Cancer that initially develops in the large intestine (colon) is called colon cancer. Colon is the last part of the digestive tract.
Colon cancer is commonly found in elders. However, patients of any age can have the disease. Colon cancer generally starts with small, noncancerous accumulations of cells, known as polyps. These occur on the inside of the colon. As time progresses, these polyps can develop into colon cancers.
Most patients with colonic polyp are asymptomatic. Therefore, regular screening tests are recommended in order to prevent colon cancer by detecting and removing polyps before they develop into cancer.
Treatment options for colon cancers are surgery, radiation therapy, chemotherapy, targeted therapy, and immunotherapy.
Colon cancer is also known as colorectal cancer. The term implies the combination of colon cancer and rectal cancer, which starts in the rectum.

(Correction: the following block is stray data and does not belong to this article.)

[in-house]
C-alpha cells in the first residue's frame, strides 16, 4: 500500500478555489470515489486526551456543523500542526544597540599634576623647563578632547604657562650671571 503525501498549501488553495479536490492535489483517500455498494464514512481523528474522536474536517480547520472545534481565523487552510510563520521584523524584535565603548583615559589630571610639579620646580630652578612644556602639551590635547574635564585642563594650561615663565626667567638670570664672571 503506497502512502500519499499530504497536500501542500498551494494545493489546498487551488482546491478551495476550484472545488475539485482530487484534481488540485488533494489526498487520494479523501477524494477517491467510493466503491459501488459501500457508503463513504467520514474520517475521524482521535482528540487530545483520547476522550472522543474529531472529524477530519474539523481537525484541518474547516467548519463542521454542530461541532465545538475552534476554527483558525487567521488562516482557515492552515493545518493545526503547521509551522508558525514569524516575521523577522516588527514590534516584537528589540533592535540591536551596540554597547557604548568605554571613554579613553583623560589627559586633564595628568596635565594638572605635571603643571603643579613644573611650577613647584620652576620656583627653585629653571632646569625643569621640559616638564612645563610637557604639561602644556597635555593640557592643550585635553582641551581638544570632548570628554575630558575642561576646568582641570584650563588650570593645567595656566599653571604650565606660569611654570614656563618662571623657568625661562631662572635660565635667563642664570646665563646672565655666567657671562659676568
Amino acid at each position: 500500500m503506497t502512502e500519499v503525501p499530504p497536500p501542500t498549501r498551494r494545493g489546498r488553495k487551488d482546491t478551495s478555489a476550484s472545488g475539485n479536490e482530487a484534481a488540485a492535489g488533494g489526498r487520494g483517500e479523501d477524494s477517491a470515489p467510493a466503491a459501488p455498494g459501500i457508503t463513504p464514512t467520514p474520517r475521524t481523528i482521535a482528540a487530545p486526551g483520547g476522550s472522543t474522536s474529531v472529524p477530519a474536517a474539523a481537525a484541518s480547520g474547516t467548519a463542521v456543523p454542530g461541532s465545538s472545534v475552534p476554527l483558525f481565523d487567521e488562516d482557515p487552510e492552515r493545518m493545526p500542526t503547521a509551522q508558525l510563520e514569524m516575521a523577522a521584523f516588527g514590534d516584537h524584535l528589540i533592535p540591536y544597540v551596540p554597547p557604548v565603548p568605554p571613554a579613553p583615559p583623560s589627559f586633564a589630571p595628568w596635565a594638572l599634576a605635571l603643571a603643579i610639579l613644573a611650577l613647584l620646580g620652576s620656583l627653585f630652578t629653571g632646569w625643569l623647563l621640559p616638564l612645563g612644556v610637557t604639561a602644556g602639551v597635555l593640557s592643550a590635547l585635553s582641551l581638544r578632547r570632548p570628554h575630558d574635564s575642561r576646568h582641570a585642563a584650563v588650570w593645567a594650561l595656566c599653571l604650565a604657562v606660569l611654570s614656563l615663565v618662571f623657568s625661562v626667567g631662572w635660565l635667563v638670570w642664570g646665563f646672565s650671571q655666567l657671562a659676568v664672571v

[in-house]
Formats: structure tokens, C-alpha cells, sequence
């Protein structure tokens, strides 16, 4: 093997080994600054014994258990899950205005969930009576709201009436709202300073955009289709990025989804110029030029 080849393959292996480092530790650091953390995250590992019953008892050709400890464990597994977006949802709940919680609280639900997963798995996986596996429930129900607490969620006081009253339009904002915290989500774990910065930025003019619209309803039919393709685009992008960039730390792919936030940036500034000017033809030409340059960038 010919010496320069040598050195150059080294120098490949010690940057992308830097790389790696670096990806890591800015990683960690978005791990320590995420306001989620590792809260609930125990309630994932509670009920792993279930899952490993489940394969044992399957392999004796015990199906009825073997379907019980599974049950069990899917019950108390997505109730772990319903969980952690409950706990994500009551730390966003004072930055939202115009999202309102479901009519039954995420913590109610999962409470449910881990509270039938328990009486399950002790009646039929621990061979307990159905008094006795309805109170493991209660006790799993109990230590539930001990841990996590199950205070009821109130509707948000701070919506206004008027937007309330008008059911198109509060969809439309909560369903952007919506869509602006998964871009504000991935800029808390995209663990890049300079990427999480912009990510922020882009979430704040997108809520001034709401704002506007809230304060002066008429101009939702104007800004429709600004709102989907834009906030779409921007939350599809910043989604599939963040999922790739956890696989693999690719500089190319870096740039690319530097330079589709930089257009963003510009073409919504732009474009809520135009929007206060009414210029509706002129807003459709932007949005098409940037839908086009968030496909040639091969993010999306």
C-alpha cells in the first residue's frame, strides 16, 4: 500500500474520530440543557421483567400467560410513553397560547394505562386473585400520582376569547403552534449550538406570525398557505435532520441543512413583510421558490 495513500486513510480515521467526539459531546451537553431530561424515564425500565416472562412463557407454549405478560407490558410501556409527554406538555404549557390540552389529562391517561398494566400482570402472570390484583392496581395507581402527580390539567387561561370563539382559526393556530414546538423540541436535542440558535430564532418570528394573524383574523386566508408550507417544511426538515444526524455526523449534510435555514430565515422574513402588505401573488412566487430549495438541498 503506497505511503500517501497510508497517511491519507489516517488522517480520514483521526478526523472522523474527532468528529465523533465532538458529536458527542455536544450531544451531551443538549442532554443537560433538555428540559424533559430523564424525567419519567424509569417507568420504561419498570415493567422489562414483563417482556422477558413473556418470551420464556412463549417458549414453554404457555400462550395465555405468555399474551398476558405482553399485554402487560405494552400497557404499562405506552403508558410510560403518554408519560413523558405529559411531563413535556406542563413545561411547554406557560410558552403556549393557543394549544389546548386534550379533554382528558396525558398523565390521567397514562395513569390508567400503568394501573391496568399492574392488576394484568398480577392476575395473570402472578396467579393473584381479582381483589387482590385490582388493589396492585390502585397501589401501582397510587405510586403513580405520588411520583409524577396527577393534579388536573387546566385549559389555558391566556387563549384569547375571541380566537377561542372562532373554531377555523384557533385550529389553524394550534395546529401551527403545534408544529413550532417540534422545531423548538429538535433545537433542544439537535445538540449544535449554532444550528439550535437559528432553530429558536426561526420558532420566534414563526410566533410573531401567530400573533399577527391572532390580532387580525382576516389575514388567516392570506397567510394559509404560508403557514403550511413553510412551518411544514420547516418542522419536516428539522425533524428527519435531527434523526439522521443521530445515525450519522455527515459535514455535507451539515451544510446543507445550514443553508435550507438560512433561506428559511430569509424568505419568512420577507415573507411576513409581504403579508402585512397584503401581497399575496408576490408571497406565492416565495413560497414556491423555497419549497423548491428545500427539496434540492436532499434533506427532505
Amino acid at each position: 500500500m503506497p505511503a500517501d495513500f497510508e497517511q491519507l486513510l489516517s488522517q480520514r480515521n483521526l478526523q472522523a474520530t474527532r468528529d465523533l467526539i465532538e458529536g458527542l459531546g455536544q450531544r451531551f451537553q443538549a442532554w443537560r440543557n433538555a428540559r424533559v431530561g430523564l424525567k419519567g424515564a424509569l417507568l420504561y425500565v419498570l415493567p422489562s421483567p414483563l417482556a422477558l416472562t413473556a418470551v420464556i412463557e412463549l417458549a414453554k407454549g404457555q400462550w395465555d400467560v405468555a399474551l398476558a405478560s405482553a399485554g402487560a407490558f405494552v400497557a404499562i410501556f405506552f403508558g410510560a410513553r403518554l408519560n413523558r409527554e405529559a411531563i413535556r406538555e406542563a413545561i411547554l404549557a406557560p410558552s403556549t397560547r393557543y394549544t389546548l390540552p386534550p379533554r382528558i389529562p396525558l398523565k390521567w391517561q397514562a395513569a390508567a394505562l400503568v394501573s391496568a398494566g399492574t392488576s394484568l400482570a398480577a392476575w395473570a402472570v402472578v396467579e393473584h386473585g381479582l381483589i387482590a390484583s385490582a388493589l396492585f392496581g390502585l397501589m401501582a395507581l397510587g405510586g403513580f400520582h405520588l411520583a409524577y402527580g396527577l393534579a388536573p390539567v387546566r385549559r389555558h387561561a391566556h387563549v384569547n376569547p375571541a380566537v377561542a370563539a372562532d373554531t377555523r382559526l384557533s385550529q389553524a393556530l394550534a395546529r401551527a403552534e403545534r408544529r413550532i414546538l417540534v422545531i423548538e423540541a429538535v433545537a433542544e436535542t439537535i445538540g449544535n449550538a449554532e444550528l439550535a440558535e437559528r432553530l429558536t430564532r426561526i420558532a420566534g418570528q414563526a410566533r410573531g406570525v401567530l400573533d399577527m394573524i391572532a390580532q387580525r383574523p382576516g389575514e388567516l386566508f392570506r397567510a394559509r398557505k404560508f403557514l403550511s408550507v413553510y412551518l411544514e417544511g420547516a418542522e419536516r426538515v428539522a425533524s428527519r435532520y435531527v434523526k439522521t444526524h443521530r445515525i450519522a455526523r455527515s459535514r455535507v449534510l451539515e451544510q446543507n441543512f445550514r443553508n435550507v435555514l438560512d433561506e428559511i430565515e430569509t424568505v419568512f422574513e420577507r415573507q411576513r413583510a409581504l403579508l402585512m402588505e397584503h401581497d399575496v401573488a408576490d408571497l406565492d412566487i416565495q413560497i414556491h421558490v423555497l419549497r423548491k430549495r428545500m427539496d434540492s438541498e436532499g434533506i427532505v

Early-stage of colon cancer is usually asymptomatic until the disease has progressed to the late stage.
The definite causes of colon cancer are unknown. The mutation in DNA of colon cells causes uncontrolled duplication resulting in forming a mass of cells also known as a tumor. This tumor then begins to invade and destroy the healthy cells and tissues. These cells have the tendency to metastasize (spread to other parts of the body).
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